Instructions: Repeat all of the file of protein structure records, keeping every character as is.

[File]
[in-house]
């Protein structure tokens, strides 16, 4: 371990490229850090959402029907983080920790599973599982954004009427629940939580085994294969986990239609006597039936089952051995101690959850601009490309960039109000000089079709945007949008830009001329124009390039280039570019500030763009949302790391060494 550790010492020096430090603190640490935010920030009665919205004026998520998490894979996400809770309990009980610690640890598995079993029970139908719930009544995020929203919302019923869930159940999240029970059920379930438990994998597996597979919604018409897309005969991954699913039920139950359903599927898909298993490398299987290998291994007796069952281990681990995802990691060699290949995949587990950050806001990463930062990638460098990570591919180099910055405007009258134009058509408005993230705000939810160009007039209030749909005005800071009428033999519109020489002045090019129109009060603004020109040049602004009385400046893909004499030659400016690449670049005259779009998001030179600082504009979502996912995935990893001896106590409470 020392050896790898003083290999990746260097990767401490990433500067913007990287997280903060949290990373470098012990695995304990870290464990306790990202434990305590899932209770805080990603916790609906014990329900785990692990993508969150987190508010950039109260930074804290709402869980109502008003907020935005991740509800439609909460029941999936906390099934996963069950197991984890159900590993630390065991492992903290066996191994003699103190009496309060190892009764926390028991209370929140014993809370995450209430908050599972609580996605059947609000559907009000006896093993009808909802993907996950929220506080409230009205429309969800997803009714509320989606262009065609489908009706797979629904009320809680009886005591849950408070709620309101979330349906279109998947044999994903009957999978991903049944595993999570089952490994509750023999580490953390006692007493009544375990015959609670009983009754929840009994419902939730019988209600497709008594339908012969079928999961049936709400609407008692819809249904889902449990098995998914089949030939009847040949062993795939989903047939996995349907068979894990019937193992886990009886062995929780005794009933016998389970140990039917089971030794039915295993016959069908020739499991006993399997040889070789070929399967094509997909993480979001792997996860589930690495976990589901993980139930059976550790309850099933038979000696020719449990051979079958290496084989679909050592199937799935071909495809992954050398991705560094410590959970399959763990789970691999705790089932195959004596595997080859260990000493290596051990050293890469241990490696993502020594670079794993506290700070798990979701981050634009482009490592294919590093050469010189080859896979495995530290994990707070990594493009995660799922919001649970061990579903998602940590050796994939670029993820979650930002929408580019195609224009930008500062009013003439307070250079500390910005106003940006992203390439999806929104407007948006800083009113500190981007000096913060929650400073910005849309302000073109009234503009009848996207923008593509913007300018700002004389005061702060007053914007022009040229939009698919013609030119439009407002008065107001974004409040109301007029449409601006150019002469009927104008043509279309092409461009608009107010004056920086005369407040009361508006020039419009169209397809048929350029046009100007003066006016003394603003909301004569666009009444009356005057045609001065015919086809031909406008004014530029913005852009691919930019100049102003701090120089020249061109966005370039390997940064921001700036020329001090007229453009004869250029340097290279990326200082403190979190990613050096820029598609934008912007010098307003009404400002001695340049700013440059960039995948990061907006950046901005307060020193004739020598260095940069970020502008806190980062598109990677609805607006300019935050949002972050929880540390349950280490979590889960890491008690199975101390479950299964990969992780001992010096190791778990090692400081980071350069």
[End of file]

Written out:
[in-house]
């Protein structure tokens, strides 16, 4: 371990490229850090959402029907983080920790599973599982954004009427629940939580085994294969986990239609006597039936089952051995101690959850601009490309960039109000000089079709945007949008830009001329124009390039280039570019500030763009949302790391060494 550790010492020096430090603190640490935010920030009665919205004026998520998490894979996400809770309990009980610690640890598995079993029970139908719930009544995020929203919302019923869930159940999240029970059920379930438990994998597996597979919604018409897309005969991954699913039920139950359903599927898909298993490398299987290998291994007796069952281990681990995802990691060699290949995949587990950050806001990463930062990638460098990570591919180099910055405007009258134009058509408005993230705000939810160009007039209030749909005005800071009428033999519109020489002045090019129109009060603004020109040049602004009385400046893909004499030659400016690449670049005259779009998001030179600082504009979502996912995935990893001896106590409470 020392050896790898003083290999990746260097990767401490990433500067913007990287997280903060949290990373470098012990695995304990870290464990306790990202434990305590899932209770805080990603916790609906014990329900785990692990993508969150987190508010950039109260930074804290709402869980109502008003907020935005991740509800439609909460029941999936906390099934996963069950197991984890159900590993630390065991492992903290066996191994003699103190009496309060190892009764926390028991209370929140014993809370995450209430908050599972609580996605059947609000559907009000006896093993009808909802993907996950929220506080409230009205429309969800997803009714509320989606262009065609489908009706797979629904009320809680009886005591849950408070709620309101979330349906279109998947044999994903009957999978991903049944595993999570089952490994509750023999580490953390006692007493009544375990015959609670009983009754929840009994419902939730019988209600497709008594339908012969079928999961049936709400609407008692819809249904889902449990098995998914089949030939009847040949062993795939989903047939996995349907068979894990019937193992886990009886062995929780005794009933016998389970140990039917089971030794039915295993016959069908020739499991006993399997040889070789070929399967094509997909993480979001792997996860589930690495976990589901993980139930059976550790309850099933038979000696020719449990051979079958290496084989679909050592199937799935071909495809992954050398991705560094410590959970399959763990789970691999705790089932195959004596595997080859260990000493290596051990050293890469241990490696993502020594670079794993506290700070798990979701981050634009482009490592294919590093050469010189080859896979495995530290994990707070990594493009995660799922919001649970061990579903998602940590050796994939670029993820979650930002929408580019195609224009930008500062009013003439307070250079500390910005106003940006992203390439999806929104407007948006800083009113500190981007000096913060929650400073910005849309302000073109009234503009009848996207923008593509913007300018700002004389005061702060007053914007022009040229939009698919013609030119439009407002008065107001974004409040109301007029449409601006150019002469009927104008043509279309092409461009608009107010004056920086005369407040009361508006020039419009169209397809048929350029046009100007003066006016003394603003909301004569666009009444009356005057045609001065015919086809031909406008004014530029913005852009691919930019100049102003701090120089020249061109966005370039390997940064921001700036020329001090007229453009004869250029340097290279990326200082403190979190990613050096820029598609934008912007010098307003009404400002001695340049700013440059960039995948990061907006950046901005307060020193004739020598260095940069970020502008806190980062598109990677609805607006300019935050949002972050929880540390349950280490979590889960890491008690199975101390479950299964990969992780001992010096190791778990090692400081980071350069």